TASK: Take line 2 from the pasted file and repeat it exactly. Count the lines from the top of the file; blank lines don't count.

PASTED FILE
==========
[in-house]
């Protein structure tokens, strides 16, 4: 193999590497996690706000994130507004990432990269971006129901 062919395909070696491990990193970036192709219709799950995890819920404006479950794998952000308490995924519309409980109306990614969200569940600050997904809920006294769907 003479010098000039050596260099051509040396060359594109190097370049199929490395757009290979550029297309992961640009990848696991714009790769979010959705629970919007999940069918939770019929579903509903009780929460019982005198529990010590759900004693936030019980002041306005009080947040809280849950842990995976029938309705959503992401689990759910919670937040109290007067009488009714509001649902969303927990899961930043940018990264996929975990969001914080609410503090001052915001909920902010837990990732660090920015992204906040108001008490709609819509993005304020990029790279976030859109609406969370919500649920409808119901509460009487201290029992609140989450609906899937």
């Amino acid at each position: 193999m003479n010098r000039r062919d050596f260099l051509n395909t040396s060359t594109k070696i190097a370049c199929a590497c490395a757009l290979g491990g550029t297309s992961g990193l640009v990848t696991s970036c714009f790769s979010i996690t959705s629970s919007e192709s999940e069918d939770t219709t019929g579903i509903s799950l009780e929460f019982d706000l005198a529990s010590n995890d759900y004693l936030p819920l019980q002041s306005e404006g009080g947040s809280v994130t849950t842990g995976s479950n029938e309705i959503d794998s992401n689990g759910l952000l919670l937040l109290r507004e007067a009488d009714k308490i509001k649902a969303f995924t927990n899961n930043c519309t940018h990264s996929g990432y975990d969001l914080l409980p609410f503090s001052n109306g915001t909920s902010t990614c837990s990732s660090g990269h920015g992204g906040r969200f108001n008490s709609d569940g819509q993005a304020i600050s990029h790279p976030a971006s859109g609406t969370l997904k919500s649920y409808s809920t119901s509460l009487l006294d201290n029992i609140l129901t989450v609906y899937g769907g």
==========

């Protein structure tokens, strides 16, 4: 193999590497996690706000994130507004990432990269971006129901 062919395909070696491990990193970036192709219709799950995890819920404006479950794998952000308490995924519309409980109306990614969200569940600050997904809920006294769907 003479010098000039050596260099051509040396060359594109190097370049199929490395757009290979550029297309992961640009990848696991714009790769979010959705629970919007999940069918939770019929579903509903009780929460019982005198529990010590759900004693936030019980002041306005009080947040809280849950842990995976029938309705959503992401689990759910919670937040109290007067009488009714509001649902969303927990899961930043940018990264996929975990969001914080609410503090001052915001909920902010837990990732660090920015992204906040108001008490709609819509993005304020990029790279976030859109609406969370919500649920409808119901509460009487201290029992609140989450609906899937």